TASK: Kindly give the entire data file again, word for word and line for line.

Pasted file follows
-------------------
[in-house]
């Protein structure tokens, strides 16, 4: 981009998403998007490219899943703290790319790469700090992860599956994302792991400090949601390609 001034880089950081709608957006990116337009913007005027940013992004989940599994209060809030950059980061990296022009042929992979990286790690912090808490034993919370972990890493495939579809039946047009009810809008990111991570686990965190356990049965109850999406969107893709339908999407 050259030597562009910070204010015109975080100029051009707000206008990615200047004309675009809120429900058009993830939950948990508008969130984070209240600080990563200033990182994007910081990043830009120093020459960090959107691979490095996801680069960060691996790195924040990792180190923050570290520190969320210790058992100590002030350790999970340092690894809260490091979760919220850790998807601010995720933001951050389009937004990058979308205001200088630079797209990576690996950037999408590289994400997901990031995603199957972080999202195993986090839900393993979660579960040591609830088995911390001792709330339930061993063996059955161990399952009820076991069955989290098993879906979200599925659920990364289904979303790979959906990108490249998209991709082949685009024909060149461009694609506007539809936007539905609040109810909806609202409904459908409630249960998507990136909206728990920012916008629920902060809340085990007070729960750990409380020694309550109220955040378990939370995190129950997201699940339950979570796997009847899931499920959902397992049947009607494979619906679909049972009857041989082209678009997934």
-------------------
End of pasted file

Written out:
[in-house]
């Protein structure tokens, strides 16, 4: 981009998403998007490219899943703290790319790469700090992860599956994302792991400090949601390609 001034880089950081709608957006990116337009913007005027940013992004989940599994209060809030950059980061990296022009042929992979990286790690912090808490034993919370972990890493495939579809039946047009009810809008990111991570686990965190356990049965109850999406969107893709339908999407 050259030597562009910070204010015109975080100029051009707000206008990615200047004309675009809120429900058009993830939950948990508008969130984070209240600080990563200033990182994007910081990043830009120093020459960090959107691979490095996801680069960060691996790195924040990792180190923050570290520190969320210790058992100590002030350790999970340092690894809260490091979760919220850790998807601010995720933001951050389009937004990058979308205001200088630079797209990576690996950037999408590289994400997901990031995603199957972080999202195993986090839900393993979660579960040591609830088995911390001792709330339930061993063996059955161990399952009820076991069955989290098993879906979200599925659920990364289904979303790979959906990108490249998209991709082949685009024909060149461009694609506007539809936007539905609040109810909806609202409904459908409630249960998507990136909206728990920012916008629920902060809340085990007070729960750990409380020694309550109220955040378990939370995190129950997201699940339950979570796997009847899931499920959902397992049947009607494979619906679909049972009857041989082209678009997934």